Glen Greenwald, the writer for TheGuardian who broke this story and has been consistently reporting on it, asked nearly a month ago, “Are All Telephone Calls Recorded and Accessible to the US Government?” Most of us have probably been asking this question for a number of years. The fact that we have been asking this question seriously, for a sustained amount of time,[4] only reinforces the realities of contemporary informatics: that many of us have always tacitly assumed that we were being watched, recorded, etc., pretty much all the time. The fact that we are not much, much more upset about this scandal is probably due to this reality of contemporaneity. Thus Snowden’s whistleblowing is functioning as a confirmation of what everyone always already knew: the emperor is naked, we know, are not pretending otherwise, and don’t seem to mind. This is disturbing, to say the least.[5]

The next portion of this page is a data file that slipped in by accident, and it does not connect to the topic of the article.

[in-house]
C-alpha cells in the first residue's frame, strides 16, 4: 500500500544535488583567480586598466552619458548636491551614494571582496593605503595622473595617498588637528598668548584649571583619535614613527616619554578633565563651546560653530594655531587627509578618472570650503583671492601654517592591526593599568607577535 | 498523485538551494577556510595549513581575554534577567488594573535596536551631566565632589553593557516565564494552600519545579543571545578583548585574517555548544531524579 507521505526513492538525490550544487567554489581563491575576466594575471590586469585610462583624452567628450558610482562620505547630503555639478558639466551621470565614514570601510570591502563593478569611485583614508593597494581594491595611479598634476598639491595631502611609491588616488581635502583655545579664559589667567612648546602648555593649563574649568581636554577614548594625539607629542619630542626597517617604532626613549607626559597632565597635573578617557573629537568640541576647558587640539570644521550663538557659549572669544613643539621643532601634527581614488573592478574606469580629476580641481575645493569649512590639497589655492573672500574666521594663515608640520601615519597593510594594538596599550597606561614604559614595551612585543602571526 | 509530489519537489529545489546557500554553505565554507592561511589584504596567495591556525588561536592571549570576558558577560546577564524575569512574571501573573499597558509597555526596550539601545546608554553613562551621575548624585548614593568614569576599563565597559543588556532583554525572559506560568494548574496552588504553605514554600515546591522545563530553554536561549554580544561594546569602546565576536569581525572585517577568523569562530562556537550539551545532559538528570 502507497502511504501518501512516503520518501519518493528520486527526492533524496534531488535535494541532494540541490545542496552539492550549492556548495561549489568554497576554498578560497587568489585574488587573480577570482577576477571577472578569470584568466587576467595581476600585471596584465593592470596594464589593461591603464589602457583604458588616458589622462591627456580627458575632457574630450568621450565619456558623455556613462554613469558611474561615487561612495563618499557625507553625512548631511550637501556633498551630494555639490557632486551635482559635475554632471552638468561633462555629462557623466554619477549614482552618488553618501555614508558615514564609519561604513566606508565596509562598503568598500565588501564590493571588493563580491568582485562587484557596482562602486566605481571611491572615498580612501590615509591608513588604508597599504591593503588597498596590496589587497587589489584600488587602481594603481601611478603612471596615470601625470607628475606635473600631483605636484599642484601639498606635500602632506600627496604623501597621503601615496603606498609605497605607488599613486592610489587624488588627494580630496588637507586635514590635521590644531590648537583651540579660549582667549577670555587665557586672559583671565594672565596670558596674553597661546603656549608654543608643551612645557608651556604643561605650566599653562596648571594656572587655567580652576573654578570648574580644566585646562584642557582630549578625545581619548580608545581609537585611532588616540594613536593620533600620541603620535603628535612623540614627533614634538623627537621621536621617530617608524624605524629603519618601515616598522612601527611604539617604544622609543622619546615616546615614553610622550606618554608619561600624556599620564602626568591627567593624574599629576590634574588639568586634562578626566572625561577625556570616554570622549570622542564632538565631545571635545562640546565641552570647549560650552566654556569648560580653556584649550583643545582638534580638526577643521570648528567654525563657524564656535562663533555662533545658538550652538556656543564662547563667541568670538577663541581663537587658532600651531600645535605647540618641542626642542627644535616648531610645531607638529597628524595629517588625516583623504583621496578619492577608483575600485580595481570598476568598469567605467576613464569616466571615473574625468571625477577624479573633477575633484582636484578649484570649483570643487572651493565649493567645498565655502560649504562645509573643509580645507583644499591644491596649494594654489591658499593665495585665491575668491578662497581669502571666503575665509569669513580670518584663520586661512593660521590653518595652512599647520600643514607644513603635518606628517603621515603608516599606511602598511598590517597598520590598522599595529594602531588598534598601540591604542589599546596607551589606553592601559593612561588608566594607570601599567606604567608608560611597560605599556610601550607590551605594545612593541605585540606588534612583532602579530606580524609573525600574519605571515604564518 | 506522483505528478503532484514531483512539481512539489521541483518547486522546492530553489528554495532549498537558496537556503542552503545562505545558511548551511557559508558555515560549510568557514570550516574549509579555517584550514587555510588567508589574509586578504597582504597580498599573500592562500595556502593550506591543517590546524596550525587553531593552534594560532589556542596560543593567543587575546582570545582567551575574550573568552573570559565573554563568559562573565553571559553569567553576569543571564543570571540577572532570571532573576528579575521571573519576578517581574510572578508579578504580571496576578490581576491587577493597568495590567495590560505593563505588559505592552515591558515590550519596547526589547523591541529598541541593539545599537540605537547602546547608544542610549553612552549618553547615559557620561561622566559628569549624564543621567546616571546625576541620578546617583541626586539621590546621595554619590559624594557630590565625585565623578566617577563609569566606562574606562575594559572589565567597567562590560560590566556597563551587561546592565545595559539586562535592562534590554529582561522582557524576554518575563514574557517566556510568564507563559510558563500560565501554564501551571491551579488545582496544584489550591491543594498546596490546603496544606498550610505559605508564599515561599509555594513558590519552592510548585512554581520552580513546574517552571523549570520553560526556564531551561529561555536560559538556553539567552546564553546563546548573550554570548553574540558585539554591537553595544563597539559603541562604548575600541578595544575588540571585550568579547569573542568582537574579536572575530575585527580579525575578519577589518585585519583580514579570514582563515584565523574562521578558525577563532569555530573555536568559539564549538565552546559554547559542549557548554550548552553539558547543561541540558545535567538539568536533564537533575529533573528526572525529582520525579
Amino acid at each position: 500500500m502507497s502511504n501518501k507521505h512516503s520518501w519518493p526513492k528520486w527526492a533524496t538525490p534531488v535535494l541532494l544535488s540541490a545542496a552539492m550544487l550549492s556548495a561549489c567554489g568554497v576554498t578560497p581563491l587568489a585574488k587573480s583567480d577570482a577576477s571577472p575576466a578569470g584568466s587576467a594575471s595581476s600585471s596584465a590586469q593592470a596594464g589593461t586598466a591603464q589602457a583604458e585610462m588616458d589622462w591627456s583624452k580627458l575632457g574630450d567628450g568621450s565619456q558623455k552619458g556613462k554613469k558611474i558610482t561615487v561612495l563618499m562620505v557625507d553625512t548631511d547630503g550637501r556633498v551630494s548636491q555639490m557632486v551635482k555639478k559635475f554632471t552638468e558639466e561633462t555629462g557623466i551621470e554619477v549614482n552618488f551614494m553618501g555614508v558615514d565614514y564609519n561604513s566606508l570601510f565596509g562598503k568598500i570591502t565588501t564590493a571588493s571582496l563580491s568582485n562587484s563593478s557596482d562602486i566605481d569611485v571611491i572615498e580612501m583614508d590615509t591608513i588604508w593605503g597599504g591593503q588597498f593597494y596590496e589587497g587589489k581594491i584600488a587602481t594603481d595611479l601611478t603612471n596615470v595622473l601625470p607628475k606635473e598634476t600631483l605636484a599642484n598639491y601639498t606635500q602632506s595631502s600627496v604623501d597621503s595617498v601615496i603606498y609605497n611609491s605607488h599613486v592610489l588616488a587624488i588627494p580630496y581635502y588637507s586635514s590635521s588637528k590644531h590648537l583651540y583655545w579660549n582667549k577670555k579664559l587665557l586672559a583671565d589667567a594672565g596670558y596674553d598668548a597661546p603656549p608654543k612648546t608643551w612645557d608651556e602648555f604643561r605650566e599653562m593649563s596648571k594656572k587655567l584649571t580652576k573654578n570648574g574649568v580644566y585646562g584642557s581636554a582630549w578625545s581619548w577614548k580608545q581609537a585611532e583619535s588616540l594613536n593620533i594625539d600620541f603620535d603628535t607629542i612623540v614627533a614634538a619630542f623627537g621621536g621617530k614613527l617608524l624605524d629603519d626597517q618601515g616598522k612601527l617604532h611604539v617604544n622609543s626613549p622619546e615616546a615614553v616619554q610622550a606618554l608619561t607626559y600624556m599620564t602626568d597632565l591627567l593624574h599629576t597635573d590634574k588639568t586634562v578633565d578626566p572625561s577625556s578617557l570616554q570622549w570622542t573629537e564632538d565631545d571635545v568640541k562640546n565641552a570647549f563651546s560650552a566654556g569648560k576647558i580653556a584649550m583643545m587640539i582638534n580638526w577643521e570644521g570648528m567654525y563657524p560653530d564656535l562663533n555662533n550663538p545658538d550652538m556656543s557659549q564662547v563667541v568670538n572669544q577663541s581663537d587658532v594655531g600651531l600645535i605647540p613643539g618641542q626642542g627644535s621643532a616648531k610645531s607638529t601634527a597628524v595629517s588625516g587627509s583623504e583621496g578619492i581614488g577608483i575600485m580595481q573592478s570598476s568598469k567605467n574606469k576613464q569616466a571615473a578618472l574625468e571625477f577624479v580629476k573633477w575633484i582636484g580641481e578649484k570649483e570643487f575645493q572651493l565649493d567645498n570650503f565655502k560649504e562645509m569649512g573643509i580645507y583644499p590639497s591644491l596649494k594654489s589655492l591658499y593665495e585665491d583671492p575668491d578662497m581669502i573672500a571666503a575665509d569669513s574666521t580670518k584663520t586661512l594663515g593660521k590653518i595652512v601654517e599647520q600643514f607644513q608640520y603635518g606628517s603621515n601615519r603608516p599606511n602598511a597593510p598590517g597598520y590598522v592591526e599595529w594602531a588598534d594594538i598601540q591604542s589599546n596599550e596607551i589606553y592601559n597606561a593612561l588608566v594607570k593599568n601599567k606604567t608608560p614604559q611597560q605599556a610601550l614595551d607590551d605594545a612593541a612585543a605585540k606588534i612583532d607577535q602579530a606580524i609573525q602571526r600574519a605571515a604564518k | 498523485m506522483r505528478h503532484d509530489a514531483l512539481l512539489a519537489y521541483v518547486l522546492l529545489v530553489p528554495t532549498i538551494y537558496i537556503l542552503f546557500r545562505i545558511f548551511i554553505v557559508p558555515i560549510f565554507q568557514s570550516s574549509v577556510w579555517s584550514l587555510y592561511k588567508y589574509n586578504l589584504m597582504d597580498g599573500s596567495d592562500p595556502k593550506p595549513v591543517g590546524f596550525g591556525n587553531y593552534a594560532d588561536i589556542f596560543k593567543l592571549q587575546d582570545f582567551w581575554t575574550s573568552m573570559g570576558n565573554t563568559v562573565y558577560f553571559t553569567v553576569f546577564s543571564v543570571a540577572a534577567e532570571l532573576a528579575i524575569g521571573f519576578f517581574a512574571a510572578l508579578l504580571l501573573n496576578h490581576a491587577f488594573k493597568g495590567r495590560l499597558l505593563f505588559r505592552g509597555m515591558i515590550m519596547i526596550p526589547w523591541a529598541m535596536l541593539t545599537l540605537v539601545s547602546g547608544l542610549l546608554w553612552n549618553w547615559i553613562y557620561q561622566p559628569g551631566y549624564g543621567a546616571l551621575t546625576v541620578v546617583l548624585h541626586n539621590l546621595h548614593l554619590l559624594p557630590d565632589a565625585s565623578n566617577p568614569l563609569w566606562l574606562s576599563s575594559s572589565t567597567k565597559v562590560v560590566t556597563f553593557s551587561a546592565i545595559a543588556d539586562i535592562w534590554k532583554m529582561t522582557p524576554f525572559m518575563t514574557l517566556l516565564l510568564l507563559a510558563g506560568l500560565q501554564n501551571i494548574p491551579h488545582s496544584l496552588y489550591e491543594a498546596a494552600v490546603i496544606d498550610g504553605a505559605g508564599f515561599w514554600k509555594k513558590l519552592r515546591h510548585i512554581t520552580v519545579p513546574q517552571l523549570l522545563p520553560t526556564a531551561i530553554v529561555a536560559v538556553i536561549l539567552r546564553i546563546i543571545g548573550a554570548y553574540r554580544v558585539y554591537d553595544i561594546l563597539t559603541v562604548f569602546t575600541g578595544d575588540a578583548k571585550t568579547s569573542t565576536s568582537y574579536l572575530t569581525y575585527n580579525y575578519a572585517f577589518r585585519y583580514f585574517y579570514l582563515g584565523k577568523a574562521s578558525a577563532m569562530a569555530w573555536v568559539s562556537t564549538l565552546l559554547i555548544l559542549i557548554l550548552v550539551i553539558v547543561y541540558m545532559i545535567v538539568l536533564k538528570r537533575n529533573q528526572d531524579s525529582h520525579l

Basically, the issues being raised by the NSA scandal, the implications for thinking about information, surveillance, discipline, and control, issues regarding archives and literature, technology and war, media and communication, contemporaneity and the risk society, immigration, the nation, and the state, are many. I will not dwell on them here, in hopes that thinking about these issues will take the form of an essay (hopefully destined for a more permanent home in a [slightly] different kind of archive). In lieu of more sustained reflection and further remarks, here is a pretty decent smattering of links related to the issue in (more-or-less) chronological order. I imagine I will continue to post links regarding Prism well into the future.